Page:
So, it goes like this. If I publish a book that states that all humans could fly if they follow a few simple dietary rules, that would make me a woomeister. And if you said the entire idea was ridiculous, I could call you a bully, and go wah wah wah on TV somewhere.
But that's a very simple version. It is obvious to even most wooists that no amount of wholefoods will allow us to fly, and the book would not be a bestseller in the first place as a result.
What if I published a book of woo saying that vaccinations caused Autism? Despite the fact that the vast majority of vaccinated children were not autistic? Despite the fact that there are autistic children, in places where vaccinations are not available? Despite the fact that a genetic link in autism has been talked about for 50 years? And so on. Well, somebody did. And it did sell. And parents stopped vaccinating their children. Is that dangerous? Yes, of course it is. Should we allow it? We have to, free speech and all that.
What if I published a book of woo saying that when you have a tumour you should just pray, and not see a doctor? According to some sources, Val Kilmer, who is a Christian Scientist, ended up in hospital bleeding from the throat earlier this year for this reason.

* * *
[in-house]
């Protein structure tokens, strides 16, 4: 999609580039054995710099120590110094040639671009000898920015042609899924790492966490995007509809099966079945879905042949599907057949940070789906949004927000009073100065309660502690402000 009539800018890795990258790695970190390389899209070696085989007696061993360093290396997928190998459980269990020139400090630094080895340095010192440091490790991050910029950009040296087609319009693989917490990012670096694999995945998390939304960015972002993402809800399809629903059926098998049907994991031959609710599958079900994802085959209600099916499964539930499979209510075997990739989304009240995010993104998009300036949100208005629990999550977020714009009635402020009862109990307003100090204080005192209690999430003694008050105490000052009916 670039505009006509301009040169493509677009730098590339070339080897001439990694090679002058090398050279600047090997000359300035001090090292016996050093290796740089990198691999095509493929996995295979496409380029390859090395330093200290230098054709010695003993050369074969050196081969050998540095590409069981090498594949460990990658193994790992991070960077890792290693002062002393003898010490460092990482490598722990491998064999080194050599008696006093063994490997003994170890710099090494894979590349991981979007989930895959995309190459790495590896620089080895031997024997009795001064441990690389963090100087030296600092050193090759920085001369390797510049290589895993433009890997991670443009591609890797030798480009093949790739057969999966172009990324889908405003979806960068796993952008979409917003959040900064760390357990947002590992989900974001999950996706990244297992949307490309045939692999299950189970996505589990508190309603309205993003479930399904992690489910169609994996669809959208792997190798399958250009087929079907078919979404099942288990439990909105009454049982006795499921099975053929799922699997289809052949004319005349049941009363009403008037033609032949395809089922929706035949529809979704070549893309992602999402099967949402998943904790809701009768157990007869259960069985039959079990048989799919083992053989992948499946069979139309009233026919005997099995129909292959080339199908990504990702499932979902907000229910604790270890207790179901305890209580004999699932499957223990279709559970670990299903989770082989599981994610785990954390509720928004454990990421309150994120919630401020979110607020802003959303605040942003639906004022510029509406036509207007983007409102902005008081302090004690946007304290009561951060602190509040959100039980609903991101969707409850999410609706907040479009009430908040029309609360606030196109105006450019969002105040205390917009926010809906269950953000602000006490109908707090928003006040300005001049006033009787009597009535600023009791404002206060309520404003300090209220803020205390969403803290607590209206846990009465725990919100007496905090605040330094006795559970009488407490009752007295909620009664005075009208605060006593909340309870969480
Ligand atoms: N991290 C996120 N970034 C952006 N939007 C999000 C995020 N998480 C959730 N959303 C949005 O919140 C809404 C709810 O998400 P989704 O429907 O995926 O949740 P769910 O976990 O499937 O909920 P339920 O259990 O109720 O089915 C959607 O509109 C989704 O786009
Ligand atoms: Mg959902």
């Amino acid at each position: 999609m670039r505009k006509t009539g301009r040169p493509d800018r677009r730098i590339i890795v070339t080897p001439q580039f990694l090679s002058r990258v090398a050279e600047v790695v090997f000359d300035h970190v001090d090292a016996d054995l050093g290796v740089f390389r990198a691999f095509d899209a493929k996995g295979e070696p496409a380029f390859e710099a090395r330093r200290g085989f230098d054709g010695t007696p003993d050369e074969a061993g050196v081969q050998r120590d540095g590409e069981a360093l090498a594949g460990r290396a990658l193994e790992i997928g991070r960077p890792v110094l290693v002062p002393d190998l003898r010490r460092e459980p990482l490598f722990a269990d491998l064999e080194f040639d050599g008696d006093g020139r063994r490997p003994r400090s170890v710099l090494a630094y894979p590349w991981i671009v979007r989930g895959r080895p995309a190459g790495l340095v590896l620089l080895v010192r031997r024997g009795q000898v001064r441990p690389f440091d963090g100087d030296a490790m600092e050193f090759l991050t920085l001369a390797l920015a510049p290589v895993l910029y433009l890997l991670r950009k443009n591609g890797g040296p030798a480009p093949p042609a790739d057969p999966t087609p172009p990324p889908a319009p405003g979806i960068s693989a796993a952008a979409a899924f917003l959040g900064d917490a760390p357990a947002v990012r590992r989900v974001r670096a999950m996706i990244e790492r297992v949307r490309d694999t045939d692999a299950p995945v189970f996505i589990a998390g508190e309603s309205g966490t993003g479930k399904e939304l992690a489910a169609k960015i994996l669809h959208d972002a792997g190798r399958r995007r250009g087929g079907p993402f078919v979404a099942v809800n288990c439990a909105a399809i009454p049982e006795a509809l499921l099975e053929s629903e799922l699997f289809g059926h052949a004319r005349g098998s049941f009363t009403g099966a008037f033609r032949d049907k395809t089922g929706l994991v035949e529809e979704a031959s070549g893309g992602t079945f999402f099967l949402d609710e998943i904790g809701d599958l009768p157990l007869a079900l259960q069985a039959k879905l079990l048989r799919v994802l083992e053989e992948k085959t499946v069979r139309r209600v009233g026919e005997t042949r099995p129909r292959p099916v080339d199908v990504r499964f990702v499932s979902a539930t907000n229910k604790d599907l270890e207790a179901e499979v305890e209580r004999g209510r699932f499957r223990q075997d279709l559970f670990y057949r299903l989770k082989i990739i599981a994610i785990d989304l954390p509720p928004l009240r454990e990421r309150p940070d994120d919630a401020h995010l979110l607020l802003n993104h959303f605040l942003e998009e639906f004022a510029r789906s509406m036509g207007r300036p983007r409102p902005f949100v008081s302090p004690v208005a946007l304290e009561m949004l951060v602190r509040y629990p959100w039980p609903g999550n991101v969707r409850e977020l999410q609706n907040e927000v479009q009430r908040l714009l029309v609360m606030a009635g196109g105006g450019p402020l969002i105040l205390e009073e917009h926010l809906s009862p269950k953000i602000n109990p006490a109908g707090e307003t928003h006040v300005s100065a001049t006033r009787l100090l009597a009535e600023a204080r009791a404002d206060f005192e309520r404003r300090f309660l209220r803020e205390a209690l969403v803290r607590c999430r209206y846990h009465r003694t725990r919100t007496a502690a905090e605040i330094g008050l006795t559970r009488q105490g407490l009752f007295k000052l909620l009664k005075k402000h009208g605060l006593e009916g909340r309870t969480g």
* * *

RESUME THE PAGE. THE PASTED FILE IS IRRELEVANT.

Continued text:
What if I published a textbook of woo for schools saying that Earth is 6000 years old, and that evolution is not true? Does that do any harm?
So let's get to Dawkins.
This was the article that started all of this....please read it.
“I DON’T give a damn if people find religious belief comfortable or meaningful. I only care whether it’s true.”
Dawkins is not my cup of tea. He's a very serious man. I'm sure he smiles sometimes, maybe he even laughs, but I've never seen him really let his hair down, if you know what I mean. The word here is dour. I can't deal with dour people. I'm sure they are perfectly happy in their own way, but there's something missing there, that I need to be able to relate to people.
Dawkins is about the truth, the whole truth, and nothing but the truth. He has no time for anything else. And to a greater or lesser degree, there is a whole group of that type of atheist who share that attitude. These are usually learned men, often scientists, so I respect them on that level, and I too am a bit of a stickler for truth.